Nancy is as complicated a protagonist as we’ll meet in a movie, and perhaps only an indie movie like this could pull it off. Between online forums and meeting strange men in diners, Nancy weaves a story about lost and/or current pregnancies, and it’s unclear if (and perhaps unlikely that) any of it ever happened.
After years of taking care of her mother, Nancy (Andrea Riseborough) is at odds when she dies suddenly, leaving Nancy alone in a house she hates, and shards of a life she mostly resents. One night, she hears a story on television about a little girl, Brook, who disappeared 30 years ago. An inkling is all it takes, and soon Nancy is contacting and visiting Leo (Steve Buscemi) and Ellen (J. Smith-Cameron), the little girl’s parents, believing or half-believing or half-willing herself to be the kidnapped child, now grown up.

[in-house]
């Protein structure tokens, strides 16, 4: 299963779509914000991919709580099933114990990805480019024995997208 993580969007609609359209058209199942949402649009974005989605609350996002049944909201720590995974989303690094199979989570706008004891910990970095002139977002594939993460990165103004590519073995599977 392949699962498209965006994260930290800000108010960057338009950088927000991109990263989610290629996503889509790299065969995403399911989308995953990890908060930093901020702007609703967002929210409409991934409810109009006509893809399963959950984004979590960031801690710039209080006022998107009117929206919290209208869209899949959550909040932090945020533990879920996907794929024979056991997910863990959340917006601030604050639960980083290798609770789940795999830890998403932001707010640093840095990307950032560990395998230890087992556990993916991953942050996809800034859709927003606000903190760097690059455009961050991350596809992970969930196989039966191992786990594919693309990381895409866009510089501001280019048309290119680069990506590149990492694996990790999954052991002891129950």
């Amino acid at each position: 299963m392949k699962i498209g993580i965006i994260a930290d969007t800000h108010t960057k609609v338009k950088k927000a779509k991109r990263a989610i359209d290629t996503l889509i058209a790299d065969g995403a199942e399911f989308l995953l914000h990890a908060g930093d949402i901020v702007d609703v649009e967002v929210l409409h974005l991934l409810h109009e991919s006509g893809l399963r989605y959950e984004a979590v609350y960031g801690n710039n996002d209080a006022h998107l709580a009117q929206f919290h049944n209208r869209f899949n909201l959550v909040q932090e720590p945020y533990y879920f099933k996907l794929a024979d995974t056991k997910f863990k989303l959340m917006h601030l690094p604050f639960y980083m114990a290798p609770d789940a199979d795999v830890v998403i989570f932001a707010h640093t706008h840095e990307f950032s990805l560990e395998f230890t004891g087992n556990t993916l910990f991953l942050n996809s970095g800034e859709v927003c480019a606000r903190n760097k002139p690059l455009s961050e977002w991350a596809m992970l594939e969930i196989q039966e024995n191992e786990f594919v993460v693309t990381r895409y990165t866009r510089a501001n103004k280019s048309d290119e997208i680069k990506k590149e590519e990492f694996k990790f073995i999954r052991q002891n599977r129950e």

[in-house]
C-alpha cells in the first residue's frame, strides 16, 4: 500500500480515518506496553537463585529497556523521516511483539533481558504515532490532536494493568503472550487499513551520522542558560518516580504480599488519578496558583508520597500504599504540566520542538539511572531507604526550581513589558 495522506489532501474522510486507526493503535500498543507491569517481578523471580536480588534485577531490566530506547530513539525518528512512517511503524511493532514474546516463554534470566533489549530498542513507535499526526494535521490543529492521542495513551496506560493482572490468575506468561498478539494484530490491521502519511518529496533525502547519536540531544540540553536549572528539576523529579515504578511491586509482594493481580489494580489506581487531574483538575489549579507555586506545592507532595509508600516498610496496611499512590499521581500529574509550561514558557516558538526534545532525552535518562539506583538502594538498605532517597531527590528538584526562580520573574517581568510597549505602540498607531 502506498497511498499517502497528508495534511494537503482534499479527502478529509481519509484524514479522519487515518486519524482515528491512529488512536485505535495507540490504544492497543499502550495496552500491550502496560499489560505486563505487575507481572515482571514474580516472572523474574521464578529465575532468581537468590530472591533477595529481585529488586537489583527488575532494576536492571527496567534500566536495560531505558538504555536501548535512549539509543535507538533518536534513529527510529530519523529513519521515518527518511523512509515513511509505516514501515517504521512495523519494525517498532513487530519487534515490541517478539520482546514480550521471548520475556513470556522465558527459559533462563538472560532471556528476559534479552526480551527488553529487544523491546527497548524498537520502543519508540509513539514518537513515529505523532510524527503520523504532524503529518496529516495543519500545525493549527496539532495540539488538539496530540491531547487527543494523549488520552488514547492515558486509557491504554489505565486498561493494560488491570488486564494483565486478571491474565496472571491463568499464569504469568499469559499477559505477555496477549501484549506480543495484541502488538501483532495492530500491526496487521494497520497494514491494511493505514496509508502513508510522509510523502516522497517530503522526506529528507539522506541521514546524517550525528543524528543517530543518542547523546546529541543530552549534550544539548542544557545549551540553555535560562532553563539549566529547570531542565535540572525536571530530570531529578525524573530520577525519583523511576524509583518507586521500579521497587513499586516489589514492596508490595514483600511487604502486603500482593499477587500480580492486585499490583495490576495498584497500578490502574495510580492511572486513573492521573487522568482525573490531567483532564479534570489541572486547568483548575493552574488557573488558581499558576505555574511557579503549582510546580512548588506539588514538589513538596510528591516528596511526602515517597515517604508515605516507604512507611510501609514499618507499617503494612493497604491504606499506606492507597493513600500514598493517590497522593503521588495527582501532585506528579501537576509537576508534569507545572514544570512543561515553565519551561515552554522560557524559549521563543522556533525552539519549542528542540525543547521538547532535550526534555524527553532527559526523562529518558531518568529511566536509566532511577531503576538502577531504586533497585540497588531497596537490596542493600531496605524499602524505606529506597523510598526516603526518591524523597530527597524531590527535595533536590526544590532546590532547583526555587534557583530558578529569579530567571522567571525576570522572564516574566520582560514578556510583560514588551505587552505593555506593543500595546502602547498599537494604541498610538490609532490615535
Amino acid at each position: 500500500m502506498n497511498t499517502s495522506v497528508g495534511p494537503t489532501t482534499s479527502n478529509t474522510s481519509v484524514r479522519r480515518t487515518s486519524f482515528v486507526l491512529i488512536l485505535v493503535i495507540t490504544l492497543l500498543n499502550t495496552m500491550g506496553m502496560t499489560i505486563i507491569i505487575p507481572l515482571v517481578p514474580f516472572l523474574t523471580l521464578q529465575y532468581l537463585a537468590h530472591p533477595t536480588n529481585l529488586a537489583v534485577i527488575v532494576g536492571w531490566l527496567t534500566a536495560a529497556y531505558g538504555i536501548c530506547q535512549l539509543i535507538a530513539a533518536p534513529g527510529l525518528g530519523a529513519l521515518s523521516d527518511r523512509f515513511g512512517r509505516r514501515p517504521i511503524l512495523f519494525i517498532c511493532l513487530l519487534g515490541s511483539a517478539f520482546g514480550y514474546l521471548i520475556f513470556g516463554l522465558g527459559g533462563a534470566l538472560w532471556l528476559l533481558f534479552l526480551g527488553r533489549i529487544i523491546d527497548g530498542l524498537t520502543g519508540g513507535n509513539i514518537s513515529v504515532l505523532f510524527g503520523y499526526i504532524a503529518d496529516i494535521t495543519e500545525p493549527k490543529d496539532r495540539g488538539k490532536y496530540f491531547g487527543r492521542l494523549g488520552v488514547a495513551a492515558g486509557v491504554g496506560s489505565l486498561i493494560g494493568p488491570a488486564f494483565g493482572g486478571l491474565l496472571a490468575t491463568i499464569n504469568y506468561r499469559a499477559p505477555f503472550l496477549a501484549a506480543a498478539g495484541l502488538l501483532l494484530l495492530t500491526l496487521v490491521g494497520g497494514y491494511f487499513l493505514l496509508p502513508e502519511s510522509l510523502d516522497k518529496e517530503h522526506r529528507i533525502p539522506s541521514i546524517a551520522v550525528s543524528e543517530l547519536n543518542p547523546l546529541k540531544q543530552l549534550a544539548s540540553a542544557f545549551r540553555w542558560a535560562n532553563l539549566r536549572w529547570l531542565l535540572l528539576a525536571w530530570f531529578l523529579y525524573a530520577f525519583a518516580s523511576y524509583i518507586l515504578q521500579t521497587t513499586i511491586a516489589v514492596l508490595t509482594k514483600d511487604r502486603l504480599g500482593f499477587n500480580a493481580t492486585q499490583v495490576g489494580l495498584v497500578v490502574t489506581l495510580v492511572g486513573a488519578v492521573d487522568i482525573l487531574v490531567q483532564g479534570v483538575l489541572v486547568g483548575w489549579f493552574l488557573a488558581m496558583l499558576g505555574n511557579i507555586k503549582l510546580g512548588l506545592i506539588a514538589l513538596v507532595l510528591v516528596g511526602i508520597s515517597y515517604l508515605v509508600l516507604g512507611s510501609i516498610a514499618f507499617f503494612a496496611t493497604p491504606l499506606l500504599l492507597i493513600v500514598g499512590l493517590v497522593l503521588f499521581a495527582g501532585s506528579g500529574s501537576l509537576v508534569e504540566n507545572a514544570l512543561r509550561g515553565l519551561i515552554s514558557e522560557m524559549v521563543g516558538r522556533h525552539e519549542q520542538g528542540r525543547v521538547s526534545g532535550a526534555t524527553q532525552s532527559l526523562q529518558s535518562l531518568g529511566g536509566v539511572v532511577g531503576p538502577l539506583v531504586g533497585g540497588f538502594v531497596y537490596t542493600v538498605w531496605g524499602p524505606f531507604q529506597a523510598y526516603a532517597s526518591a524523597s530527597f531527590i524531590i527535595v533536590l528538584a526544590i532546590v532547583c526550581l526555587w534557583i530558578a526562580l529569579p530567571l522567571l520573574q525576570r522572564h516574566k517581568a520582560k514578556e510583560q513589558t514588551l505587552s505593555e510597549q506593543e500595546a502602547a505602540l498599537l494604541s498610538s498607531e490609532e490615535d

The only person who wants it to be true more than Nancy does is Brook’s mother, Ellen. Leo is much more skeptical, and admits they’ve had false hopes before. A DNA test is quickly procured but as they await the results, Nancy movies in and cozies up and Ellen can’t help but get attached. Ellen has been a mother without a child for 30 long years; she’s got a spot underneath her wing that’s Nancy-sized, to say nothing of the hole in her heart.
The psychology of this movie is fascinating. It really explores the depths and nature of intimacy. Riseborough is fantastic. She’s got a haunted look about her; there’s a back story that’s simply implied in her downcast eyes, her uncombed hair. Smith-Cameron is also exceptional. Her shakiness and fragility are evident in every quaking breath. Her need is enormous. A talented cast really makes this story, well-crafted by writer-director Christina Choe, come alive.